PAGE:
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    4. To me the Reform Santa seems offensive to the Reform because although, yes, I know, there are Reform Jews who celebrate Christmas, that's definitely not Reform ideology. My guess (although I'm no expert on the subject) is that it's very much opposed to Reform ideology. Reform Jews are often simply people who like the Reform temple, regardless of whether they agree with the ideology.

      If I saw the Conservative guy, on the other hand, I would assume he was Orthodox because Conservative Jews don't usually wear kippot (except in religious settings). Lots of Orthodox Jews have a kippah, trimmed beard, and business suit.

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  20. Ok, this is a true story, and more ethnic than Jewish per se, but I'll share it anyway. Ruchi can skip it if it is too far off topic.

    When my now-wife first met my parents, they were wintering in Florida. They were staying in a housing complex where 3 or 4 relatives from their generation lived year round, and another half dozen or so were down either for the winter or were visiting while we were there.

    After the first night of listening to my relatives reminisce, she said to me "Larry, your relatives all sound just like Fran Drescher on the Nanny. I thought she was exaggerating her accent for comic effect." I looked at her in bewilderment and said "Fran Drescher has an accent?"

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  21. Very funny!

    For the record, I have never watched that show but I've seen ads, so I know the accent. I think you Os are watching more TV than you let on . . .

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    Replies
    1. Ftr I've never watched it either, but picked up the joke from context. But plenty of O Jews have/watch TV.

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    2. I was wondering if you'd put a disclaimer :) FTR I watched it (as an adult) in its original run.

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  22. is there something wrong with me that I see all 3 as funny? especially the cleaning truck -it would be even better if the prices kept going up, as per chumras. The way some people go overboard cleaning for pesach imo deserves a few laughs! and we should never take ourselves too seriously to be hurt by some innocent fun. re: the different spellings of 'chanuka' -I think ruchi herself had a post on it a long while back. they're all equally valid, as they're only a transliteration from a foreign language.

    (and yes, I do basically plaster my own kitchen with foil during pesach, including the walls adjacent to the counters!)

    ReplyDelete
  23. Out of left field: What do O Jews do on Sunday? Do kids have school? Or is it like Shabbos without the religious obligations?

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    Replies
    1. It's nothing like Shabbos. In many places, boys have school (Hebrew subjects only), because Sunday is a "weekday" and time shouldn't be taken away from learning Torah. Girls rarely if ever have school, and in more modern communities, neither boys nor girls have school.

      Sunday is often the day for running errands and doing chores that "other people" do on Saturday, especially if both parents work.

      Also, it's a day for family outings, visiting relatives, etc, the same kind of things "other people" do on Saturday.

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    2. Exactly like Tesyaa said -- Sunday is all about errands, household chores, hobbies/clubs/sports, not to mention birthday parties and shopping. Always busy. Luckily we have Shabbat to rest up for Sunday, which is the start of another hectic week.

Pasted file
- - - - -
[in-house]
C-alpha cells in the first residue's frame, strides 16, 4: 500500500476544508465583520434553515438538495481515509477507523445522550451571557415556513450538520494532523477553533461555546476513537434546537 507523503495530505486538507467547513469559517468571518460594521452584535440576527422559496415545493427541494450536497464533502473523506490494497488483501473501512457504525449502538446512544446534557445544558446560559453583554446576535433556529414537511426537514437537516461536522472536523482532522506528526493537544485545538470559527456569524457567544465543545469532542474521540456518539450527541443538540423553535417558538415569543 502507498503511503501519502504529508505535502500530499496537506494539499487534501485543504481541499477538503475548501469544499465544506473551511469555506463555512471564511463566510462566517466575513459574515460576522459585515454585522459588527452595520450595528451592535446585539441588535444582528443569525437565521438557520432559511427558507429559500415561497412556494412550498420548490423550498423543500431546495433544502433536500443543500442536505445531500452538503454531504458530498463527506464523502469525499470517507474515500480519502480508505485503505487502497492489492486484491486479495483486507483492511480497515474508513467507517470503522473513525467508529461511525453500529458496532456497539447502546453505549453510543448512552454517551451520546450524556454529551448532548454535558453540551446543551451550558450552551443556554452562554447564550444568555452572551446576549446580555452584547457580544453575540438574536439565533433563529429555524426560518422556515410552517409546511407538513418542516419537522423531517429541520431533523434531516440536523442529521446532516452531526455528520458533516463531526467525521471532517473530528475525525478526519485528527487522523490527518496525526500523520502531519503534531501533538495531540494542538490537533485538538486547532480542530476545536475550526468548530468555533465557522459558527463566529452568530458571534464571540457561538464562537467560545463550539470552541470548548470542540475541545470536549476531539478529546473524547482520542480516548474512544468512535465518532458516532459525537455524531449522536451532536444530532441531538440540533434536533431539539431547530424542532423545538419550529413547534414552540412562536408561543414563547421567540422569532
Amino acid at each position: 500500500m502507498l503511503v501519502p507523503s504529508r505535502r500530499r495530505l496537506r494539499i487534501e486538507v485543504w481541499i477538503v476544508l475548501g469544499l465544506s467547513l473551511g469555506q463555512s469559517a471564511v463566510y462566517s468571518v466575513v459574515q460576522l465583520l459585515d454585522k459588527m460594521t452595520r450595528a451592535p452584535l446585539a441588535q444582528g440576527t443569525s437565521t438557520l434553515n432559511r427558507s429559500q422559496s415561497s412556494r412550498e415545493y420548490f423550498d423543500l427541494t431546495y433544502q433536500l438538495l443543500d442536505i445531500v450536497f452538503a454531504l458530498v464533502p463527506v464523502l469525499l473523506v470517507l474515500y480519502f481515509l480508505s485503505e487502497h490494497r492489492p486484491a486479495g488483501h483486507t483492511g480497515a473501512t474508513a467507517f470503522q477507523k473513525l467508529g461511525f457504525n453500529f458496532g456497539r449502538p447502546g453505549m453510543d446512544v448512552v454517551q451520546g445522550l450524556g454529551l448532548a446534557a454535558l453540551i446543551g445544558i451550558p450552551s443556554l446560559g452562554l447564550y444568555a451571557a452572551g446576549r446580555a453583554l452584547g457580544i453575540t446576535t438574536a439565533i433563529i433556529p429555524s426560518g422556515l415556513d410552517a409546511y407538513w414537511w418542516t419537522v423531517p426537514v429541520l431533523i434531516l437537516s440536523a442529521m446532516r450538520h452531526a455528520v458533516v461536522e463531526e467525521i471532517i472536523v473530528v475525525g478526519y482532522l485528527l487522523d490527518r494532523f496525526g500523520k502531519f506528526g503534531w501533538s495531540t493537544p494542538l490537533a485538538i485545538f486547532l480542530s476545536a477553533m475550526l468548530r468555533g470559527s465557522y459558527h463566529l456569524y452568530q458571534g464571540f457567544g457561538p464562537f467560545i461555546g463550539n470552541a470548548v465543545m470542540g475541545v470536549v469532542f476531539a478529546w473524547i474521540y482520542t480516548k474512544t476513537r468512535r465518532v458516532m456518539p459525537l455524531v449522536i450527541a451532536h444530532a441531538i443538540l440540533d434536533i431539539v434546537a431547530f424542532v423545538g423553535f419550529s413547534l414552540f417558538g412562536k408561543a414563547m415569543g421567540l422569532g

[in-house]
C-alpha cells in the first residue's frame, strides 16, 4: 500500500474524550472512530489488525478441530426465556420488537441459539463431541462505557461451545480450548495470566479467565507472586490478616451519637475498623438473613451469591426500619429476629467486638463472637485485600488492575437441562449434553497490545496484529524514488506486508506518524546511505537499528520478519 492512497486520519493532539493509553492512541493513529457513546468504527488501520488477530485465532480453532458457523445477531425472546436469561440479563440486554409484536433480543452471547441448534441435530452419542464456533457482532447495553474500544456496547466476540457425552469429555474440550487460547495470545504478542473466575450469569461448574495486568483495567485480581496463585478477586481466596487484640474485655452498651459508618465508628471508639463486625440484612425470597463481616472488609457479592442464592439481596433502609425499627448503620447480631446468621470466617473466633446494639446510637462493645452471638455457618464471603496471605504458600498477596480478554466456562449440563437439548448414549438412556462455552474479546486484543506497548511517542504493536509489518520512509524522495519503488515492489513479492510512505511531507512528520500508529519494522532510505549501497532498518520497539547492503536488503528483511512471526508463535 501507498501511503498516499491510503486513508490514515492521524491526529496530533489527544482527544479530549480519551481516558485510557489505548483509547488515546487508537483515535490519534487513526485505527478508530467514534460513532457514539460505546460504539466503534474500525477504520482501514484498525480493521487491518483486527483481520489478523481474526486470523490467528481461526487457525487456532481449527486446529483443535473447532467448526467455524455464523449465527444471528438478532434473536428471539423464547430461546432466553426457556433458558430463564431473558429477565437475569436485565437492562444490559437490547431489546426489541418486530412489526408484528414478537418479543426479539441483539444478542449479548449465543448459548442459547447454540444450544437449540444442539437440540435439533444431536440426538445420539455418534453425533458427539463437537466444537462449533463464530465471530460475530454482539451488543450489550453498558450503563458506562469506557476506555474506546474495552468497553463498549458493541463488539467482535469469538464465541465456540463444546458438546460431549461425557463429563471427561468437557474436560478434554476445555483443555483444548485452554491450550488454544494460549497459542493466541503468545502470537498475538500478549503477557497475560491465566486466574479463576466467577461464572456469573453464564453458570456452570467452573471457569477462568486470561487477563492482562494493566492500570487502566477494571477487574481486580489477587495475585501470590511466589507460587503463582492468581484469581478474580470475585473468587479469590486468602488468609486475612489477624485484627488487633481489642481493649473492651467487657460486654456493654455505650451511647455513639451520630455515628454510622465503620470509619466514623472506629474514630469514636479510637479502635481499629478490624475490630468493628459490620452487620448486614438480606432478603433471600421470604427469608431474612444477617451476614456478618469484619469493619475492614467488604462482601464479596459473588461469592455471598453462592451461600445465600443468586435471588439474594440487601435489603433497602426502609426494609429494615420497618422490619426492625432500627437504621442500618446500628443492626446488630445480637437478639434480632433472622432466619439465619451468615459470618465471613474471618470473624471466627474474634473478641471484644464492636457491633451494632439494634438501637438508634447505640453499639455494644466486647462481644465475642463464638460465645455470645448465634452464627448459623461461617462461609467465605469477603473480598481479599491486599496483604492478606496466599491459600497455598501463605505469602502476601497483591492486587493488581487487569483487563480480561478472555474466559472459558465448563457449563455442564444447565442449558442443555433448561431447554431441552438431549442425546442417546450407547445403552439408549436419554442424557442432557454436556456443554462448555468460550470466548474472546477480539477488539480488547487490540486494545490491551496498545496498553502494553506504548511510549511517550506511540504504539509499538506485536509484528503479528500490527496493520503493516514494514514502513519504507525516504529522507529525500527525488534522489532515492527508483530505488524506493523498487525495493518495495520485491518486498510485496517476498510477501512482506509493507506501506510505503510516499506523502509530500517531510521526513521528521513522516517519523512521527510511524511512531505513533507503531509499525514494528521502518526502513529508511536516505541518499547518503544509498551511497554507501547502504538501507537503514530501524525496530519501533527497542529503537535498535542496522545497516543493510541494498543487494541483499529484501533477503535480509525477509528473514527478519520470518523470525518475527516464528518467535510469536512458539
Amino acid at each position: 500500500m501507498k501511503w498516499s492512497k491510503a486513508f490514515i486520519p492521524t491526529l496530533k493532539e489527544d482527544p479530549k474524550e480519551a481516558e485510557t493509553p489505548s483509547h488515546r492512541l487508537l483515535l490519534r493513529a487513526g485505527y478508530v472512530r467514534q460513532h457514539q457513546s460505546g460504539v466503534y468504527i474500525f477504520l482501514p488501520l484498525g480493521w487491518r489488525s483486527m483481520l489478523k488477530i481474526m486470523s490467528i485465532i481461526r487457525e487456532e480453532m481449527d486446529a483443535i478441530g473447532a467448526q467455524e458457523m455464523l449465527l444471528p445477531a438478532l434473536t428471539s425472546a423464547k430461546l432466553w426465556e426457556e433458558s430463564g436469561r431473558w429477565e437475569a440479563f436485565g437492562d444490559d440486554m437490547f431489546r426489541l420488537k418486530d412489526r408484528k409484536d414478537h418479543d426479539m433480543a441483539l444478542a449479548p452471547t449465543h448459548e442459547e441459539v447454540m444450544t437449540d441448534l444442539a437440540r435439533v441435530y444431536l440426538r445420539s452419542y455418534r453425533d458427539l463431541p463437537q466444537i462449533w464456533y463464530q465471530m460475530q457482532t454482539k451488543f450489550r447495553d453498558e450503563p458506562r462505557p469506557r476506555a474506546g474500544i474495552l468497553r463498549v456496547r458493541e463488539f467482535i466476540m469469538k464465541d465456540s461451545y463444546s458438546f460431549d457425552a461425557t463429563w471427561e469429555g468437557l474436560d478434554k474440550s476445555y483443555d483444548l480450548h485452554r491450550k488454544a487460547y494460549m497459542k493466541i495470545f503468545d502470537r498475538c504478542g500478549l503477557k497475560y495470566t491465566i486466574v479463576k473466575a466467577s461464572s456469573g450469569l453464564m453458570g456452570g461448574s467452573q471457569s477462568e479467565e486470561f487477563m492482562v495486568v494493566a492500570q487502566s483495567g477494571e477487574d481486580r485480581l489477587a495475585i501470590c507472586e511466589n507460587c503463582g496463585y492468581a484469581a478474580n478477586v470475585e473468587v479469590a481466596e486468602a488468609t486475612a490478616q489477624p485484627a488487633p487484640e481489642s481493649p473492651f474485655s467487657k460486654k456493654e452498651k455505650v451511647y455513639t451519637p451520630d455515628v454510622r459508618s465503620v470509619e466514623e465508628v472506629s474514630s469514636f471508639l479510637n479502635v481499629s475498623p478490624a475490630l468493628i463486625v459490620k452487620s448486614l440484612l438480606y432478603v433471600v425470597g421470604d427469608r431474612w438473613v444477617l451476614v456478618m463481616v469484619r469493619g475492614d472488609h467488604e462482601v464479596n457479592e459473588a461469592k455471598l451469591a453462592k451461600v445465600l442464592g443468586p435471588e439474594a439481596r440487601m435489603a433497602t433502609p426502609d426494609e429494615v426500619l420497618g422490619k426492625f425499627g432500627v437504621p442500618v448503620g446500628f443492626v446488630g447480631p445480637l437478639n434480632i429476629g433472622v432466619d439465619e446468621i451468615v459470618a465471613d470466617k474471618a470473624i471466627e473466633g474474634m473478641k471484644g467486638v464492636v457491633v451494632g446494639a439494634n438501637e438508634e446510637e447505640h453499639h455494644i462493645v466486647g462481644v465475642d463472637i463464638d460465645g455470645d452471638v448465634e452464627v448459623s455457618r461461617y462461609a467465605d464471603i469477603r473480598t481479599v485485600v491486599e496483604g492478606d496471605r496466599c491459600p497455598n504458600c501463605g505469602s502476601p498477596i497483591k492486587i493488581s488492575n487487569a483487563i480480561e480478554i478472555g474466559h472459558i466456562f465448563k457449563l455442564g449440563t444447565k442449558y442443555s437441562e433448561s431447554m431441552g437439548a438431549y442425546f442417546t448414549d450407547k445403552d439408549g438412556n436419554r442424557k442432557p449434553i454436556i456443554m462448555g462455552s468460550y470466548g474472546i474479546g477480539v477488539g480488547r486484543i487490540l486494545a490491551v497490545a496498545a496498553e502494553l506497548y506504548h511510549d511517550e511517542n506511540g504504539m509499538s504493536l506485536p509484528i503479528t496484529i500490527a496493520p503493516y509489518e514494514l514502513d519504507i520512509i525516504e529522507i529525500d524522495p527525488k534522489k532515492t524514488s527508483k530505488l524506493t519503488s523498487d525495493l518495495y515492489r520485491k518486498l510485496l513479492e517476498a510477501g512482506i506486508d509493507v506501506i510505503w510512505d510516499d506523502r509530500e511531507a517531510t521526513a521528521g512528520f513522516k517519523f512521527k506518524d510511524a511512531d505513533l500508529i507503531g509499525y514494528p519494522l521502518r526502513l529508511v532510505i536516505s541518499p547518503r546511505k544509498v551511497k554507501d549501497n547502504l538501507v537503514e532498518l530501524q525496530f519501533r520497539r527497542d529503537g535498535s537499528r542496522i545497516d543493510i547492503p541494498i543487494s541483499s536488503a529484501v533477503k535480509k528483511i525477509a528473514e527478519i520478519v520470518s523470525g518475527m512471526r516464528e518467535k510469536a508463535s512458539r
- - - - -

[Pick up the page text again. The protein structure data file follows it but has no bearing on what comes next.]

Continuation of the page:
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    3. Ditto that. Cleveland is somewhat different in that 2 of the 3 Ortho schools have school on Sun (1/2 day) for both boys and girls. But Friday is a shorter day as well.

      We run Sunday school in the am, then afternoons are very full with the kids.

      Not much time for blogging on Sunday as you can tell. Sure do love me my Mondays.

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    4. I'm wondering what religious obligations you had in mind. There are religious obligations every day, not just on Shabbat. Prayers are longer on Shabbat, meals are obligatory, but really, most people like to eat meals anyway. There's no obligation to have long meals on Shabbat. People tend to take naps on Shabbat afternoon, but again, not obligatory.

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    5. I meant going to services. I figured the service is several hours. And the religious obligation NOT to do a lot of things obviously wouldn't hold for Sunday. But now that you mention it, I might be thinking in Reform terms, where (from what I remember) the whole shebang is squeezed into Saturday. O must be different.

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    6. Just think about squeezing everything you do on a weekend into one day, and you have Sunday, for an Orthodox family.

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  24. Here's my other favorite.

    3 shuls in the same town all simultaneously discovered they had squirrels in their attics, and each community got together to decide in their customary way how to deal with the issue.

    The Orthodox decided it was G-d's will that the squirrels had taken up residence with them, so they left them alone.

    The Conservatives held a meeting and decided, in keeping with their commitment to social and other kinds of justice, to trap the squirrels humanely and release them in a lovely park outside of town. They did this, but a few days later the squirrels had all come back.

    The Reform decided to vote the squirrels in as members of the congregation. Now they only show up on Rosh Hashanah and Yom Kippur.

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    Replies
    1. I vote funny!

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    2. Made me chuckle!

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  25. yeah, the way I heard that one, it was a priest an imam and a rabbi with their different methods to get rid of the mice. The punchline is the Rabbi who says "I gave the mice a bar mitzvah and they never showed up again"

    There's a Jewish comedian Marc Wiener, he's also a comedy writer for TV and BT orthodox Jew. He came to our small very mixed community where the audience was really mixed, everything from very yeshivish orthodox to very secular and he had everyone in stiches. And it was all clean. I thought that was really impressive.

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    1. I saw Mark Weiner perform about 12 years ago. He was great. He made some great observations about kiddush behavior (that's about all I remember).